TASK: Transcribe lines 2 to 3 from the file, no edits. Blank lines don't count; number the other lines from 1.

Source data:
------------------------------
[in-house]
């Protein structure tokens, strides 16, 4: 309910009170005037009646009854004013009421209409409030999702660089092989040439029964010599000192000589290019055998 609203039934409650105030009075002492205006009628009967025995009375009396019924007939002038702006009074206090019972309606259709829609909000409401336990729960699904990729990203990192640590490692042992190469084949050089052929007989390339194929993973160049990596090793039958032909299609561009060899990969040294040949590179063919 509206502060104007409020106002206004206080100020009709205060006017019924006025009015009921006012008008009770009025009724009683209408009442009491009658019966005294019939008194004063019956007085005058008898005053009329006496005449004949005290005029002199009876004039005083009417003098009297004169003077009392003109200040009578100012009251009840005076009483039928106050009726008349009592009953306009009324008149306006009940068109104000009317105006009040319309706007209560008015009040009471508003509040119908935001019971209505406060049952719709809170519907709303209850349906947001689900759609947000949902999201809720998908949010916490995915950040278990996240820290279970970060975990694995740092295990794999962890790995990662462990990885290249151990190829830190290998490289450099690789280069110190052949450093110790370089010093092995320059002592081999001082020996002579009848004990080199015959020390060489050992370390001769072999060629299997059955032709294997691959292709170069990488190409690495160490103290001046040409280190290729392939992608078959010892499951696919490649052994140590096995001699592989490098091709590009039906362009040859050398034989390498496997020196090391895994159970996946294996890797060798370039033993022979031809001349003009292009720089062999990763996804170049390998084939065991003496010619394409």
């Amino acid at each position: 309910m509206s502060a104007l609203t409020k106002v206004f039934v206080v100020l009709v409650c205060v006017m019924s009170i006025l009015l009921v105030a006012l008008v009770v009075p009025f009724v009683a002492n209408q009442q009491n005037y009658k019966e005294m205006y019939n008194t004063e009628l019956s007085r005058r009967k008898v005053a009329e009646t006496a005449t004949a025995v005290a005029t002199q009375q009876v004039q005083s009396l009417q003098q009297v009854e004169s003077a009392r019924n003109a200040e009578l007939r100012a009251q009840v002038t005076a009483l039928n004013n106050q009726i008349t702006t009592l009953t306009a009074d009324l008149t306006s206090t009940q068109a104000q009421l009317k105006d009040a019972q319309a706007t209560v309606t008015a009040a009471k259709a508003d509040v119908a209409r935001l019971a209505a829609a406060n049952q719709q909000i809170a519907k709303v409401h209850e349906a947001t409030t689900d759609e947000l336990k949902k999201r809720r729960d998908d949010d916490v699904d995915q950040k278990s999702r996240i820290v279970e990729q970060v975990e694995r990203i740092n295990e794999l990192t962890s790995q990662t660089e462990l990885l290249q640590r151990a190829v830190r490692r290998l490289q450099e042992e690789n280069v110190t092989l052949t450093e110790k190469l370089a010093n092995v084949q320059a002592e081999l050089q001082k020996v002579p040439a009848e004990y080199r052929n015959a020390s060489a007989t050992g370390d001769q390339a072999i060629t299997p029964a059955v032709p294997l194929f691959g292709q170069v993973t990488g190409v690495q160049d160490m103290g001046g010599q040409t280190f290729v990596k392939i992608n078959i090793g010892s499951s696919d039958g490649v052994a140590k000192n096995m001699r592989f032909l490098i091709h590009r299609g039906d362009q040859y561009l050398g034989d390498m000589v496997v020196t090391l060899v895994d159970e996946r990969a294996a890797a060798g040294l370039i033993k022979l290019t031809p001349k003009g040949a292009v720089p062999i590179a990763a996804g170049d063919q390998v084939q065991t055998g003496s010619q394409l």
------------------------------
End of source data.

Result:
């Protein structure tokens, strides 16, 4: 309910009170005037009646009854004013009421209409409030999702660089092989040439029964010599000192000589290019055998 609203039934409650105030009075002492205006009628009967025995009375009396019924007939002038702006009074206090019972309606259709829609909000409401336990729960699904990729990203990192640590490692042992190469084949050089052929007989390339194929993973160049990596090793039958032909299609561009060899990969040294040949590179063919 509206502060104007409020106002206004206080100020009709205060006017019924006025009015009921006012008008009770009025009724009683209408009442009491009658019966005294019939008194004063019956007085005058008898005053009329006496005449004949005290005029002199009876004039005083009417003098009297004169003077009392003109200040009578100012009251009840005076009483039928106050009726008349009592009953306009009324008149306006009940068109104000009317105006009040319309706007209560008015009040009471508003509040119908935001019971209505406060049952719709809170519907709303209850349906947001689900759609947000949902999201809720998908949010916490995915950040278990996240820290279970970060975990694995740092295990794999962890790995990662462990990885290249151990190829830190290998490289450099690789280069110190052949450093110790370089010093092995320059002592081999001082020996002579009848004990080199015959020390060489050992370390001769072999060629299997059955032709294997691959292709170069990488190409690495160490103290001046040409280190290729392939992608078959010892499951696919490649052994140590096995001699592989490098091709590009039906362009040859050398034989390498496997020196090391895994159970996946294996890797060798370039033993022979031809001349003009292009720089062999990763996804170049390998084939065991003496010619394409």
């Amino acid at each position: 309910m509206s502060a104007l609203t409020k106002v206004f039934v206080v100020l009709v409650c205060v006017m019924s009170i006025l009015l009921v105030a006012l008008v009770v009075p009025f009724v009683a002492n209408q009442q009491n005037y009658k019966e005294m205006y019939n008194t004063e009628l019956s007085r005058r009967k008898v005053a009329e009646t006496a005449t004949a025995v005290a005029t002199q009375q009876v004039q005083s009396l009417q003098q009297v009854e004169s003077a009392r019924n003109a200040e009578l007939r100012a009251q009840v002038t005076a009483l039928n004013n106050q009726i008349t702006t009592l009953t306009a009074d009324l008149t306006s206090t009940q068109a104000q009421l009317k105006d009040a019972q319309a706007t209560v309606t008015a009040a009471k259709a508003d509040v119908a209409r935001l019971a209505a829609a406060n049952q719709q909000i809170a519907k709303v409401h209850e349906a947001t409030t689900d759609e947000l336990k949902k999201r809720r729960d998908d949010d916490v699904d995915q950040k278990s999702r996240i820290v279970e990729q970060v975990e694995r990203i740092n295990e794999l990192t962890s790995q990662t660089e462990l990885l290249q640590r151990a190829v830190r490692r290998l490289q450099e042992e690789n280069v110190t092989l052949t450093e110790k190469l370089a010093n092995v084949q320059a002592e081999l050089q001082k020996v002579p040439a009848e004990y080199r052929n015959a020390s060489a007989t050992g370390d001769q390339a072999i060629t299997p029964a059955v032709p294997l194929f691959g292709q170069v993973t990488g190409v690495q160049d160490m103290g001046g010599q040409t280190f290729v990596k392939i992608n078959i090793g010892s499951s696919d039958g490649v052994a140590k000192n096995m001699r592989f032909l490098i091709h590009r299609g039906d362009q040859y561009l050398g034989d390498m000589v496997v020196t090391l060899v895994d159970e996946r990969a294996a890797a060798g040294l370039i033993k022979l290019t031809p001349k003009g040949a292009v720089p062999i590179a990763a996804g170049d063919q390998v084939q065991t055998g003496s010619q394409l």